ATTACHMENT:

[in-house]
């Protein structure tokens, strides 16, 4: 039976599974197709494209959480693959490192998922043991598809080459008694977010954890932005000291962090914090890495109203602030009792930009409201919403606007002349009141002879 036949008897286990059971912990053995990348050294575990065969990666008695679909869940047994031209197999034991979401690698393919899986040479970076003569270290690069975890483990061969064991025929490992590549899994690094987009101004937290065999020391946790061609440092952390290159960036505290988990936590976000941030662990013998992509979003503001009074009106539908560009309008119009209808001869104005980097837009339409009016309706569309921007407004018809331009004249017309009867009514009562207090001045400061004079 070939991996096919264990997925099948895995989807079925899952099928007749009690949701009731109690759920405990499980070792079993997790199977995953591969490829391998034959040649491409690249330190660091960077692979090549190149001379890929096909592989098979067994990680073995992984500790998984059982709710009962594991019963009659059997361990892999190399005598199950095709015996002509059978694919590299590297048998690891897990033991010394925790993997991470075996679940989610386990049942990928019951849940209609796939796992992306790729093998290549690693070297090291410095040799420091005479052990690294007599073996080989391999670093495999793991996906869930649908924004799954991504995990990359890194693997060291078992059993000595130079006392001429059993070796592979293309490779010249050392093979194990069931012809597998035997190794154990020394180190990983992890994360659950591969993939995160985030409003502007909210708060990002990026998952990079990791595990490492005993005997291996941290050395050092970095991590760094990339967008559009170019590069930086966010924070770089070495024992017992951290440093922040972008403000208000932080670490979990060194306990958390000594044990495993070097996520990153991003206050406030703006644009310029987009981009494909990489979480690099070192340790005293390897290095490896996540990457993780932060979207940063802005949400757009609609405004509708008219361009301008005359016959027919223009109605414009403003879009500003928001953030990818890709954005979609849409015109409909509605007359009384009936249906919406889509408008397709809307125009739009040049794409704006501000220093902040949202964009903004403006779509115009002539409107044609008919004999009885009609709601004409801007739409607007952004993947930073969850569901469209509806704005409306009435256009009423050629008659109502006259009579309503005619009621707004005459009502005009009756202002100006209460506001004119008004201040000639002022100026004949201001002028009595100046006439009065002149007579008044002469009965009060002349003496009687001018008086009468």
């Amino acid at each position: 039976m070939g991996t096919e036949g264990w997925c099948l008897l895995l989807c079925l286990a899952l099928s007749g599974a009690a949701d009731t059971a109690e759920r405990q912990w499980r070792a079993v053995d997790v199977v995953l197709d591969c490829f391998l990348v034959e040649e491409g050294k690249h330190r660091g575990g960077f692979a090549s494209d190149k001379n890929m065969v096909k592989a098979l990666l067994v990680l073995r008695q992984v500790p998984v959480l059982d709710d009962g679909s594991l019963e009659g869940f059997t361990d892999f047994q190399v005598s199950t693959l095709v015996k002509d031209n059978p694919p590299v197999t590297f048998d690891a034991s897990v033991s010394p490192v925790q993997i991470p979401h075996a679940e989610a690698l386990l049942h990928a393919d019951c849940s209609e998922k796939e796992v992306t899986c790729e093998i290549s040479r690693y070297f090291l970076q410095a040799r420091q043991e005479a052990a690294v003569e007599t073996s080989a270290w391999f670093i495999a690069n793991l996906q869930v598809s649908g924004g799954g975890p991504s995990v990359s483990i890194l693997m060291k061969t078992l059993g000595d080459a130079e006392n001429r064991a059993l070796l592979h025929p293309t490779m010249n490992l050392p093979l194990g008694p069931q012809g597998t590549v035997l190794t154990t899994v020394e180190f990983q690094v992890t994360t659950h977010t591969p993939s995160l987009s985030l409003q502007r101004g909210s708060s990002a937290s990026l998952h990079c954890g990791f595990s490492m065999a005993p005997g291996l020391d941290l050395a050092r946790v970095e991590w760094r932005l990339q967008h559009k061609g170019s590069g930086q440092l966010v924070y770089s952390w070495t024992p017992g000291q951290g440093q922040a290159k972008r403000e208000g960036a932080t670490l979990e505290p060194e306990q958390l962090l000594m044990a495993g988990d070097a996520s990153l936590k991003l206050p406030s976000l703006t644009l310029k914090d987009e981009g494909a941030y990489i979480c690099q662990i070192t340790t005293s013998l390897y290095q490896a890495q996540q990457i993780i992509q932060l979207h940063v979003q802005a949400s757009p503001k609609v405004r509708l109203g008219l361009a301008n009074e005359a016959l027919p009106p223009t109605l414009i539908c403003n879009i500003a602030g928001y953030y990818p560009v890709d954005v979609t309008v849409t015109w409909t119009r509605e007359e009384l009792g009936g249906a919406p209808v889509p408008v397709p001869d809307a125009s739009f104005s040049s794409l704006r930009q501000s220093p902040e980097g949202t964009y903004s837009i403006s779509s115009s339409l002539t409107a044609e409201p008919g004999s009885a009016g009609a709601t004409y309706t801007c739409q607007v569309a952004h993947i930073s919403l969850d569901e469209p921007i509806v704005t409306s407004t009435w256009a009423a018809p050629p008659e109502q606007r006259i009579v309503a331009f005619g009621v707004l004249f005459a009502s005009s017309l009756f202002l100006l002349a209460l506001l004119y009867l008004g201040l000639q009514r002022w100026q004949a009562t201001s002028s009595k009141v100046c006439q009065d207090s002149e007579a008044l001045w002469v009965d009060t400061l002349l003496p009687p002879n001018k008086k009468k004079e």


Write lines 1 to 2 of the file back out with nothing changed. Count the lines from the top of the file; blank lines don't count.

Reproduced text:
[in-house]
């Protein structure tokens, strides 16, 4: 039976599974197709494209959480693959490192998922043991598809080459008694977010954890932005000291962090914090890495109203602030009792930009409201919403606007002349009141002879 036949008897286990059971912990053995990348050294575990065969990666008695679909869940047994031209197999034991979401690698393919899986040479970076003569270290690069975890483990061969064991025929490992590549899994690094987009101004937290065999020391946790061609440092952390290159960036505290988990936590976000941030662990013998992509979003503001009074009106539908560009309008119009209808001869104005980097837009339409009016309706569309921007407004018809331009004249017309009867009514009562207090001045400061004079 070939991996096919264990997925099948895995989807079925899952099928007749009690949701009731109690759920405990499980070792079993997790199977995953591969490829391998034959040649491409690249330190660091960077692979090549190149001379890929096909592989098979067994990680073995992984500790998984059982709710009962594991019963009659059997361990892999190399005598199950095709015996002509059978694919590299590297048998690891897990033991010394925790993997991470075996679940989610386990049942990928019951849940209609796939796992992306790729093998290549690693070297090291410095040799420091005479052990690294007599073996080989391999670093495999793991996906869930649908924004799954991504995990990359890194693997060291078992059993000595130079006392001429059993070796592979293309490779010249050392093979194990069931012809597998035997190794154990020394180190990983992890994360659950591969993939995160985030409003502007909210708060990002990026998952990079990791595990490492005993005997291996941290050395050092970095991590760094990339967008559009170019590069930086966010924070770089070495024992017992951290440093922040972008403000208000932080670490979990060194306990958390000594044990495993070097996520990153991003206050406030703006644009310029987009981009494909990489979480690099070192340790005293390897290095490896996540990457993780932060979207940063802005949400757009609609405004509708008219361009301008005359016959027919223009109605414009403003879009500003928001953030990818890709954005979609849409015109409909509605007359009384009936249906919406889509408008397709809307125009739009040049794409704006501000220093902040949202964009903004403006779509115009002539409107044609008919004999009885009609709601004409801007739409607007952004993947930073969850569901469209509806704005409306009435256009009423050629008659109502006259009579309503005619009621707004005459009502005009009756202002100006209460506001004119008004201040000639002022100026004949201001002028009595100046006439009065002149007579008044002469009965009060002349003496009687001018008086009468």